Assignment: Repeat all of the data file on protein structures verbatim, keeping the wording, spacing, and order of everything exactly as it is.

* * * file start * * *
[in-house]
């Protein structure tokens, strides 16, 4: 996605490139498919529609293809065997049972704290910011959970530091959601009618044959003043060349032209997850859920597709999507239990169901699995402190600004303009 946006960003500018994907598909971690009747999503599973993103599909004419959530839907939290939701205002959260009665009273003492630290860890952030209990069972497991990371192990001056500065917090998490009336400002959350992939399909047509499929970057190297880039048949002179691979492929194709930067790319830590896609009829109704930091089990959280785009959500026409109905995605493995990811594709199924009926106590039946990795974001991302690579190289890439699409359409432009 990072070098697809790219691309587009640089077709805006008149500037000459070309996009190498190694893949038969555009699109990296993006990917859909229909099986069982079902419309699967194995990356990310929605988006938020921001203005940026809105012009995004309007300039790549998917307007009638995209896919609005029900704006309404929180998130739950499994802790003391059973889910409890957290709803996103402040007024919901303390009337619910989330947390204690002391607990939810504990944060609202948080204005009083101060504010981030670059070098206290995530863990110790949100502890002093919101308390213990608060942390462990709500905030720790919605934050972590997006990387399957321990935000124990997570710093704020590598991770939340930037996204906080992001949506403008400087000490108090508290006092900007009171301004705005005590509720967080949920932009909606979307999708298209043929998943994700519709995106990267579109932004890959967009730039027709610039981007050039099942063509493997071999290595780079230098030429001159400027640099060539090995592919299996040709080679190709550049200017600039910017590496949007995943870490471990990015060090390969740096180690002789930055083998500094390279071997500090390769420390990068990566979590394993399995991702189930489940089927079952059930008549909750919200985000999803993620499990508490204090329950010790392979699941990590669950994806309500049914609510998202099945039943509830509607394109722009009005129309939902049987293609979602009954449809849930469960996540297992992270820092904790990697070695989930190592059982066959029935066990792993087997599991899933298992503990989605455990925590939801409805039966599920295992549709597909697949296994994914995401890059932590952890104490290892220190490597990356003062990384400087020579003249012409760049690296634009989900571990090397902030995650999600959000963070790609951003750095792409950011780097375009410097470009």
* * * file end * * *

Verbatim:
[in-house]
């Protein structure tokens, strides 16, 4: 996605490139498919529609293809065997049972704290910011959970530091959601009618044959003043060349032209997850859920597709999507239990169901699995402190600004303009 946006960003500018994907598909971690009747999503599973993103599909004419959530839907939290939701205002959260009665009273003492630290860890952030209990069972497991990371192990001056500065917090998490009336400002959350992939399909047509499929970057190297880039048949002179691979492929194709930067790319830590896609009829109704930091089990959280785009959500026409109905995605493995990811594709199924009926106590039946990795974001991302690579190289890439699409359409432009 990072070098697809790219691309587009640089077709805006008149500037000459070309996009190498190694893949038969555009699109990296993006990917859909229909099986069982079902419309699967194995990356990310929605988006938020921001203005940026809105012009995004309007300039790549998917307007009638995209896919609005029900704006309404929180998130739950499994802790003391059973889910409890957290709803996103402040007024919901303390009337619910989330947390204690002391607990939810504990944060609202948080204005009083101060504010981030670059070098206290995530863990110790949100502890002093919101308390213990608060942390462990709500905030720790919605934050972590997006990387399957321990935000124990997570710093704020590598991770939340930037996204906080992001949506403008400087000490108090508290006092900007009171301004705005005590509720967080949920932009909606979307999708298209043929998943994700519709995106990267579109932004890959967009730039027709610039981007050039099942063509493997071999290595780079230098030429001159400027640099060539090995592919299996040709080679190709550049200017600039910017590496949007995943870490471990990015060090390969740096180690002789930055083998500094390279071997500090390769420390990068990566979590394993399995991702189930489940089927079952059930008549909750919200985000999803993620499990508490204090329950010790392979699941990590669950994806309500049914609510998202099945039943509830509607394109722009009005129309939902049987293609979602009954449809849930469960996540297992992270820092904790990697070695989930190592059982066959029935066990792993087997599991899933298992503990989605455990925590939801409805039966599920295992549709597909697949296994994914995401890059932590952890104490290892220190490597990356003062990384400087020579003249012409760049690296634009989900571990090397902030995650999600959000963070790609951003750095792409950011780097375009410097470009």